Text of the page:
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New L.A. Mayor Has Hot Prospects for Solar

Sullivan Solar Power

Los Angeles has elected a new mayor, and he's gone on record stating his support for solar power.

Eric Garcetti beat out Wendy Greuel to take over the city's top spot from Antonio Villaraigosa in the May elections. He will be sworn in July 1.

Garcetti, who was a city councilman before winning the mayor's job, advocated for increasing the use of solar power in Los Angeles throughout his campaign. Back in January, he said he would like to build on the city's rooftop solar pilot program, which he played an instrumental role in bringing to Los Angeles, by creating two solar programs that would total 1,200 megawatts.

The first program he proposed was a 600-megawatt program that would expand on the city's Feed-in Tariff (FIT) solar rooftop program, in which solar energy producers could sell their excess power to the Los Angeles Department of Water and Power. Garcetti estimated that the expanded program would create 20,000 jobs in the city. The other 600-megawatt program would focus on solar installations at city government buildings. It would also make the solar permitting process easier and put more solar at schools through Proposition 39, among other items.

"If they can do 1,200 megawatts in Ontario, Canada, we can do it here in L.A.," Garcetti has said. "This will create thousands of jobs and help reach my goal of making the L.A. Department of Water and Power coal and nuclear free."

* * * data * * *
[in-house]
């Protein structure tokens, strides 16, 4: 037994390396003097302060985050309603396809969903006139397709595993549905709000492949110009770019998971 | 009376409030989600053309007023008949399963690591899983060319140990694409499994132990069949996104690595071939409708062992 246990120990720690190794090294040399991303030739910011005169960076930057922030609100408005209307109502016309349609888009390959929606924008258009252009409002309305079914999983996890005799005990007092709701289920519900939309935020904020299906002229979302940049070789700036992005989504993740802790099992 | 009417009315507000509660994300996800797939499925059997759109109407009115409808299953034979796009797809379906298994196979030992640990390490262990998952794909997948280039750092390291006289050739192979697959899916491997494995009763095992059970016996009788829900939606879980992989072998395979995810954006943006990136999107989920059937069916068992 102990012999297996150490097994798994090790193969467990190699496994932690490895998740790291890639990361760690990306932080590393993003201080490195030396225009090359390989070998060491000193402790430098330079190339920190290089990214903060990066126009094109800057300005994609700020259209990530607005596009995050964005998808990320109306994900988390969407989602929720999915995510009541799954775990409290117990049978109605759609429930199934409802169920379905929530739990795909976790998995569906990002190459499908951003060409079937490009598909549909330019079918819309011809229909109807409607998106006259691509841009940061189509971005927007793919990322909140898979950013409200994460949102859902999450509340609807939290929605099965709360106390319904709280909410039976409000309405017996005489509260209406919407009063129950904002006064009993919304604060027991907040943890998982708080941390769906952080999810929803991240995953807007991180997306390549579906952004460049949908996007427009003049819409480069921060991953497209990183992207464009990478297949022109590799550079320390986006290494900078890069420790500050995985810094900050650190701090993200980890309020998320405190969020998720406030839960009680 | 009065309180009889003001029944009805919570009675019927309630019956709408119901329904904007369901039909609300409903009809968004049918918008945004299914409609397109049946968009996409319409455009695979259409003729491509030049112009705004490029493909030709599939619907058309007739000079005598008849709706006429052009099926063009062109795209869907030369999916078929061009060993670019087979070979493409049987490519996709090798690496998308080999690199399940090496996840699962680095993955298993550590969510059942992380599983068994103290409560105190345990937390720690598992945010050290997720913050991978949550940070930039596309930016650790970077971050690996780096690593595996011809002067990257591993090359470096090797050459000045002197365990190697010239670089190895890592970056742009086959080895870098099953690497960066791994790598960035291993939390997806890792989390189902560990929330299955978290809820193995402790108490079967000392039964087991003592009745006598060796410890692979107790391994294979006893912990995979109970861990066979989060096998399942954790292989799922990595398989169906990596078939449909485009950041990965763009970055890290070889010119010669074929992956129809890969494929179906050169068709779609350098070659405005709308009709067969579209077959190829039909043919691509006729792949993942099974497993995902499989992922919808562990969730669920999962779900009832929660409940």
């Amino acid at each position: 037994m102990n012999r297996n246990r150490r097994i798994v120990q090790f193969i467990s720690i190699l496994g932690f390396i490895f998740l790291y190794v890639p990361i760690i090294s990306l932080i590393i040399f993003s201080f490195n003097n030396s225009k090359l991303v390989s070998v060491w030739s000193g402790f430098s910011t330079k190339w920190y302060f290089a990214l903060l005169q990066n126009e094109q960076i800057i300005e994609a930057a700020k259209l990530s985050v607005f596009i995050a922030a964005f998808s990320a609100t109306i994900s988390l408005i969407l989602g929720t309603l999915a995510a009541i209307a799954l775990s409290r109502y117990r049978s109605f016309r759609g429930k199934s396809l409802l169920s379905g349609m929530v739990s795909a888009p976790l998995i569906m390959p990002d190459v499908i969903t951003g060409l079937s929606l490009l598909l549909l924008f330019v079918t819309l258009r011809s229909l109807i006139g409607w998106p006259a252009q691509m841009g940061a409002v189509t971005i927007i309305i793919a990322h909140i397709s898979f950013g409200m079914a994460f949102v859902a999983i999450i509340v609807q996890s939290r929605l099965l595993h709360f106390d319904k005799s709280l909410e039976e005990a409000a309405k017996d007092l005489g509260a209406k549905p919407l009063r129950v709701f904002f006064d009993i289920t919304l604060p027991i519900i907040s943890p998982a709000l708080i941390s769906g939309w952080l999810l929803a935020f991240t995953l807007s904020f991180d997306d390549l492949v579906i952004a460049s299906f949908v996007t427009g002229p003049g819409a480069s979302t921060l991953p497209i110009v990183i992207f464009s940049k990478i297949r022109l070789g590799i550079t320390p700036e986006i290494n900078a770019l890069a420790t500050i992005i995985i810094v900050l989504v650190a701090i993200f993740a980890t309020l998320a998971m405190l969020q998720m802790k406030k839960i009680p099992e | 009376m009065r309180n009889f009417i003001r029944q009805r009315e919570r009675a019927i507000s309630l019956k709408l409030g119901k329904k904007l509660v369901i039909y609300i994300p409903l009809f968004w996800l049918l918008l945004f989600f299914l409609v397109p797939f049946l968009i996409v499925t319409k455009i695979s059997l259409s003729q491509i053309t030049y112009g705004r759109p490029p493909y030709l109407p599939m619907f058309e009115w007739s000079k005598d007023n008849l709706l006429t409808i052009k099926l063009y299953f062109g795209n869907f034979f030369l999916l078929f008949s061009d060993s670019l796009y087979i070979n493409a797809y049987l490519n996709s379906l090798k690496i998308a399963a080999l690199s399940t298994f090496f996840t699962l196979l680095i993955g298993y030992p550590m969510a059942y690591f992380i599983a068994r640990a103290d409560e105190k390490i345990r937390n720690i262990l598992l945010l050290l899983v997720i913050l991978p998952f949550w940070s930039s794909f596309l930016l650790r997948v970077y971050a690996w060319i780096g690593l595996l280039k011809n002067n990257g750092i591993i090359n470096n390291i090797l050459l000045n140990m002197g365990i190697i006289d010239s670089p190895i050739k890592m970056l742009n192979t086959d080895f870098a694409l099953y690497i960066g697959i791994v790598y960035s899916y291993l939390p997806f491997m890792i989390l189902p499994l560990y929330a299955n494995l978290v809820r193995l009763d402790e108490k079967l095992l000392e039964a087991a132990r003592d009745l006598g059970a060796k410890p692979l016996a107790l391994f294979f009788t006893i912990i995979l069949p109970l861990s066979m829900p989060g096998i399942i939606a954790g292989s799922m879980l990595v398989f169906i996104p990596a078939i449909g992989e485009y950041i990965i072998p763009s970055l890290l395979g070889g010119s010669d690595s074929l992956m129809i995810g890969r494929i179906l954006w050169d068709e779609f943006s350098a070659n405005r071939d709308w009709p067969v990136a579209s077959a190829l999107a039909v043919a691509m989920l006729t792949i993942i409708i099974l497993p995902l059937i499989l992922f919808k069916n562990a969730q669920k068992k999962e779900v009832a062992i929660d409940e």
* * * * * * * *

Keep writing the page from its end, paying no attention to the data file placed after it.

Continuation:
Garcetti has long been a proponent of environmentally friendly initiatives, and puts into practice what he preaches. A Dwell Magazine profile noted that he drives an electric car and that his home boasts solar panels, recyclable building materials, and other energy-efficient features.

His election earned kudos from Environment California, a statewide environmental advocacy group. "We look forward to working with him to turn Los Angeles into the solar power capitol of the country, providing cleaner air, creating jobs, and saving consumers significant dollars right here in L.A.," said the organization's Michelle Kinman.

"As anyone who has flown into LAX knows, Los Angeles has a lot of rooftop space. During the day, Southern California's famous sunshine bathes those rooftops in virtually endless amounts of pollution-free energy. Given Los Angeles' solar potential, public health officials, businesses, teachers, environmental organizations and Mayor-elect Garcetti have called for Los Angeles to make a bold commitment to solar power: to meet 20 percent of our energy needs with rooftop solar by 2020. Such a goal would make Los Angeles a solar power leader unmatched anywhere in the country."

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